Although self-harm behaviors such as burning or cutting are common among adolescents, they are a source of concern for parents and friends, and challenging to treat. Treatments have focused on distracting stimuli such as ice or the sting of a rubber band snapped on the wrist. Tattooing may be an alternative somatic strategy that can decrease self-harm and counter negative body image.1,2
In a study of 423 individuals with body modification (tattoos and piercings), 27% admitted to cutting themselves during childhood.3 This study’s authors concluded that these practices became a substitute for self-harm, helped patients overcome traumatic experiences, and improved satisfaction with body image.
In line with these observations, we decided to offer temporary tattooing to residents in our 60-bed child and adolescent treatment center. Patients were age 6 to 20 and 70% were female. We received consent from all patients’ guardians after explaining the temporary, nontoxic nature of the ink or decals.
Our first trials were with adolescent females with a history of cutting, but we offered temporary tattooing to all patients within a few months. Overall, 7 females and 3 males, all of whom had an axis I mood disorder, participated in temporary tattooing as an alternative to self-harm. We noted borderline personality traits in female patients who engaged in severe self-harm. Patients either drew on themselves or, with therapist supervision, “tattooed” other patients using self-selected designs.
One older teenage girl used cutting to manage flashbacks of sexual abuse from a family member. She had multiple scars from the cutting despite outpatient, hospital, and residential treatment over several years without symptom improvement. After 1 year of tattooing, her cutting episodes decreased from several times per month to once every 3 months. She also reported an improvement in positive perception of her body image from 0 on a 1-to-10 scale on admission to 5 at 1 year.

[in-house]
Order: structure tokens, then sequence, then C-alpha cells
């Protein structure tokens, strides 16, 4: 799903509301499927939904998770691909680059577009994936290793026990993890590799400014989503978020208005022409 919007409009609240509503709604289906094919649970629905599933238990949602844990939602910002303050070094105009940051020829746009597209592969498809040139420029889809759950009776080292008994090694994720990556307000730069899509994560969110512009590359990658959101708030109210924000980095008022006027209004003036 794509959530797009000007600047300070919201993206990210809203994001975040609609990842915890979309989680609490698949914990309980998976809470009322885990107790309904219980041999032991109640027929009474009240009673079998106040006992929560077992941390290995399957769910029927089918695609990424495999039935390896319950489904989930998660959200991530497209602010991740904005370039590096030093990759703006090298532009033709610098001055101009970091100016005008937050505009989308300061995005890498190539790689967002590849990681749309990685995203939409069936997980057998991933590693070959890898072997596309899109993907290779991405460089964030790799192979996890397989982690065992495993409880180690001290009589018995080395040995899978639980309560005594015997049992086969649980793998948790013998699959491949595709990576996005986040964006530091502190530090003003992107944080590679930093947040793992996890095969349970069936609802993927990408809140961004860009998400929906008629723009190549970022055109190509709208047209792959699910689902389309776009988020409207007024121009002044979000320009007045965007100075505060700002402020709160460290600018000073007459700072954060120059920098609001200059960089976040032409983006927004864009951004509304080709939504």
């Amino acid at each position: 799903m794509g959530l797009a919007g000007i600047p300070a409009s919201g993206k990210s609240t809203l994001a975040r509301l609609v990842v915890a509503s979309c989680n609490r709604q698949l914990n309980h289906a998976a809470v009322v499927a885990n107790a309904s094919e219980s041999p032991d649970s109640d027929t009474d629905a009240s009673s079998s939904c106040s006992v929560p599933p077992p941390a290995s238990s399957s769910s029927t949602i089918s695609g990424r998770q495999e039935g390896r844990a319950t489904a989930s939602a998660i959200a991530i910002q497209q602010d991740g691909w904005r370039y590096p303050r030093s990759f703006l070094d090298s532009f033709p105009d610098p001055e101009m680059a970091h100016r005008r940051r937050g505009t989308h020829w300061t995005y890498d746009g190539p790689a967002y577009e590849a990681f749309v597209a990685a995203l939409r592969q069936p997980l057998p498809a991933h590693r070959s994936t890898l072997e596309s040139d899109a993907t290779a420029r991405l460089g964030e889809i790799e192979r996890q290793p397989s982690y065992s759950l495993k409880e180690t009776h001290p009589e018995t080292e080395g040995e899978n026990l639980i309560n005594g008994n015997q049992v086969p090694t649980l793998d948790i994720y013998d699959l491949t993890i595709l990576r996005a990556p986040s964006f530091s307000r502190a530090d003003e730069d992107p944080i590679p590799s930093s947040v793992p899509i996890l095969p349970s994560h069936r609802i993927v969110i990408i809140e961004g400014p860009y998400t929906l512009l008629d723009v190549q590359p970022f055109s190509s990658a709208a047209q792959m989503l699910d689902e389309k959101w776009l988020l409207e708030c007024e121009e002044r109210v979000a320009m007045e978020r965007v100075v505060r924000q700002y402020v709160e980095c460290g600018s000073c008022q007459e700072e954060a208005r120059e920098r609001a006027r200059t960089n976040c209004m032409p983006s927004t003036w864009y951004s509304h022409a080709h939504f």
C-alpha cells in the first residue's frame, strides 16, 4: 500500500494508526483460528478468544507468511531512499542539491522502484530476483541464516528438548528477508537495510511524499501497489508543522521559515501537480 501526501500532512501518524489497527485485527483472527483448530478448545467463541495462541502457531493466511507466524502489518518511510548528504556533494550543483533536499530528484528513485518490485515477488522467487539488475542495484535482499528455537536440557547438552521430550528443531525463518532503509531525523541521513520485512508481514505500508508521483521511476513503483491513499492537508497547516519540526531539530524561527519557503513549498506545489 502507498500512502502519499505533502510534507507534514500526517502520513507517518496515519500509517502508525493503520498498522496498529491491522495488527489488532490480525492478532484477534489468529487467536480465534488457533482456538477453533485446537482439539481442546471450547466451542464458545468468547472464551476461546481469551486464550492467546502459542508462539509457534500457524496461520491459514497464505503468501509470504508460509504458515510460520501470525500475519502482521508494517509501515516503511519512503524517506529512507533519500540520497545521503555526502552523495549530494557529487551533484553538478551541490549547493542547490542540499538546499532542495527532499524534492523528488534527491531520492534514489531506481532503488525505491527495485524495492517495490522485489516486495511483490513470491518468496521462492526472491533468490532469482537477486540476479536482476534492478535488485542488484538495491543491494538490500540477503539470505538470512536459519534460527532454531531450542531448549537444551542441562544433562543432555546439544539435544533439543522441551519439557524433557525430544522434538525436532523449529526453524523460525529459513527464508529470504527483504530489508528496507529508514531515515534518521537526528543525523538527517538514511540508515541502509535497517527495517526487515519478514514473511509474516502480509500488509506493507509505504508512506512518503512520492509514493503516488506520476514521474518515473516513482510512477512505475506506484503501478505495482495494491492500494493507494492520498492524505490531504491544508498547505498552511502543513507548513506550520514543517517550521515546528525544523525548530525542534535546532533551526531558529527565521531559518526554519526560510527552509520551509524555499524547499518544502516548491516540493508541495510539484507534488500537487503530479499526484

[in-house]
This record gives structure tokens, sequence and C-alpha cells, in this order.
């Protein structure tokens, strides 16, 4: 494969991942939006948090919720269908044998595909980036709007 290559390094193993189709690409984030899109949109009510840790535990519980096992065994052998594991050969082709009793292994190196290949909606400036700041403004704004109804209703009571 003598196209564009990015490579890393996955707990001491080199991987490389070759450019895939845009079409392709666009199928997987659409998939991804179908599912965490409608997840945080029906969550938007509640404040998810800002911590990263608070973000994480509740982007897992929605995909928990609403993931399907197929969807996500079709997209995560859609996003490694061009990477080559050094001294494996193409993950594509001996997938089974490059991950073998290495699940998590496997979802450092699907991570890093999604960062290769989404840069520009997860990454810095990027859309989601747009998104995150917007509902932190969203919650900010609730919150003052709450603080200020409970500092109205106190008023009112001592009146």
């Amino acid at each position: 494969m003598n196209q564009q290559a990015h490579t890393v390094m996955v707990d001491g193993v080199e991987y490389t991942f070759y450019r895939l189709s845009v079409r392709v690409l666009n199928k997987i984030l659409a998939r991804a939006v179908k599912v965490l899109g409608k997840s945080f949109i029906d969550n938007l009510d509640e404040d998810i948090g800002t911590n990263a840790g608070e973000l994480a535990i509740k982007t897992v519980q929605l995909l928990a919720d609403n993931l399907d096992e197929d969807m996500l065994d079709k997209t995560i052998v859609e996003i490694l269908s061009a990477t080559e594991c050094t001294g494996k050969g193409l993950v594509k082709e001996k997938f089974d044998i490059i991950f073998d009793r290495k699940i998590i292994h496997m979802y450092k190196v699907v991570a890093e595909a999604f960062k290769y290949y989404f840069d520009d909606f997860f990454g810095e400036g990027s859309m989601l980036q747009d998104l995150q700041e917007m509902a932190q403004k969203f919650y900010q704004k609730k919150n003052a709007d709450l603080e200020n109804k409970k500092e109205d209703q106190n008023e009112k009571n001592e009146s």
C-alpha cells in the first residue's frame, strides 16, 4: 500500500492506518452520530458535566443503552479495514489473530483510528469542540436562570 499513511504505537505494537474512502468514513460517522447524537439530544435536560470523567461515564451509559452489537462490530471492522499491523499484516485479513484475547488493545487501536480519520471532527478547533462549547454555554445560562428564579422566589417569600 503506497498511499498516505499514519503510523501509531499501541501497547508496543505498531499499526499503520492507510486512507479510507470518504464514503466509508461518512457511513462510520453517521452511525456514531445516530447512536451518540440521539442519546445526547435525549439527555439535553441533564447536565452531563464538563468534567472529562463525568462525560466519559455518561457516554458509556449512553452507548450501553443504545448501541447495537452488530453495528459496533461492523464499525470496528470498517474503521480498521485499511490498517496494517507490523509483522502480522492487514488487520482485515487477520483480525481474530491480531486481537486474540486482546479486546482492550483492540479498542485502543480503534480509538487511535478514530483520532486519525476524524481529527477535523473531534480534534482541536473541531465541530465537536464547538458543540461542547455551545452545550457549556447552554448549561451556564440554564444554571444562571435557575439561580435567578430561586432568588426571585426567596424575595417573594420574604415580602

A younger teenage female without visible scars used cutting to manage feelings of being ugly associated with memories of sexual abuse. She reported that over 3 months, drawing tattoos improved her feelings about her body from 0/10 to 4/10, and she no longer reported thoughts of cutting or self-harm. Over 3 months, a male teenager without scars who cut himself when distressed about female relationships instead used tattoos to draw his conflicted feelings on his arm.
Tattoo designs included:
- flowers, vines, and roses
- patients’ psychological issues
- 2 faces for a patient dealing with internal and external relationship conflicts
- 2 flags to represent melding different cultures
- 2 hearts fused to represent issues with the intensities of love
- foreign words to indicate secrecy and alienation
- fantasy daydreams reflected as unicorns and dolphins.
Patients’ conversations with their therapists about the tattoos enabled detailed discussions about abuse, body image, and relationships.
Parents and some of our staff initially were concerned that temporary tattoos would increase self-harm or high-risk behaviors. This did not occur, perhaps because patients felt the designs helped them visually express feelings and conflicts.
Our clinical experience indicates that temporary tattooing may be a method of discussing and altering self-harm behaviors and negative body image in adolescent inpatients. Further evaluation of this strategy is warranted.
Dr. Masters reports no financial relationship with any company whose products are mentioned in this article or with manufacturers of competing products.